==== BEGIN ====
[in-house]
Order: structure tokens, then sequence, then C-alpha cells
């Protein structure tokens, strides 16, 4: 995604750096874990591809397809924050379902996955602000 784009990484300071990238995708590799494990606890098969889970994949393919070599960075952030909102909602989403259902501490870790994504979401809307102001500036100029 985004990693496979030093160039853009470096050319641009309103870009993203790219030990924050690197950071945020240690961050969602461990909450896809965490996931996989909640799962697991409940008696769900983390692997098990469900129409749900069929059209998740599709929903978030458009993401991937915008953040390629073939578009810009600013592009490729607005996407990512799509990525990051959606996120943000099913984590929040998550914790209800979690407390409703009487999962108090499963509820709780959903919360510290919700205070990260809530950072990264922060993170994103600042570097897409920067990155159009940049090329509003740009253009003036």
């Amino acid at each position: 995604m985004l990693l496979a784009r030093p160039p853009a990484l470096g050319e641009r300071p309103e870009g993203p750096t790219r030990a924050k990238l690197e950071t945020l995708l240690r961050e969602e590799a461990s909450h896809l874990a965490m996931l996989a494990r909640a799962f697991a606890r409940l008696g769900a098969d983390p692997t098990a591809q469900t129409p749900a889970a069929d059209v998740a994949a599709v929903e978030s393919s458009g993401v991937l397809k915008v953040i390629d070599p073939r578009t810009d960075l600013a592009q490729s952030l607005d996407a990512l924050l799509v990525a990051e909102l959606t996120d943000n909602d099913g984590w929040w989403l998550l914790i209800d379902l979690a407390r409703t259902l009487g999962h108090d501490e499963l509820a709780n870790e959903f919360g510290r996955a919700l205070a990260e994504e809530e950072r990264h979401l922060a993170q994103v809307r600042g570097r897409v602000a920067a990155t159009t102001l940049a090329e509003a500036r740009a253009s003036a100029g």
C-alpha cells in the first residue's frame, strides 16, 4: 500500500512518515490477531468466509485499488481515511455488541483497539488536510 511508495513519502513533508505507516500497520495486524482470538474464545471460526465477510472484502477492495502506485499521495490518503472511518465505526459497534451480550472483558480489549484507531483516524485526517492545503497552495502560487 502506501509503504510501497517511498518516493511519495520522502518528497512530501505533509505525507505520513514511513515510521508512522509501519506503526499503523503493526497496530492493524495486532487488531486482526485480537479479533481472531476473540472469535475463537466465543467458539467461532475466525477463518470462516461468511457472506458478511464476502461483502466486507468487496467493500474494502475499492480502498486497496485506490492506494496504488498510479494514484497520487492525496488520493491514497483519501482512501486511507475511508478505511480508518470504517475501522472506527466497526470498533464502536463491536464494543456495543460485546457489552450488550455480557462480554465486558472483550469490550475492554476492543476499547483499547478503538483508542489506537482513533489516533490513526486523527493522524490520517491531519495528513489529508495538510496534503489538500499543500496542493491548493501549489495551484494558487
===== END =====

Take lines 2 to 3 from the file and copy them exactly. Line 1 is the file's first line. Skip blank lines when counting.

Order: structure tokens, then sequence, then C-alpha cells
């Protein structure tokens, strides 16, 4: 995604750096874990591809397809924050379902996955602000 784009990484300071990238995708590799494990606890098969889970994949393919070599960075952030909102909602989403259902501490870790994504979401809307102001500036100029 985004990693496979030093160039853009470096050319641009309103870009993203790219030990924050690197950071945020240690961050969602461990909450896809965490996931996989909640799962697991409940008696769900983390692997098990469900129409749900069929059209998740599709929903978030458009993401991937915008953040390629073939578009810009600013592009490729607005996407990512799509990525990051959606996120943000099913984590929040998550914790209800979690407390409703009487999962108090499963509820709780959903919360510290919700205070990260809530950072990264922060993170994103600042570097897409920067990155159009940049090329509003740009253009003036």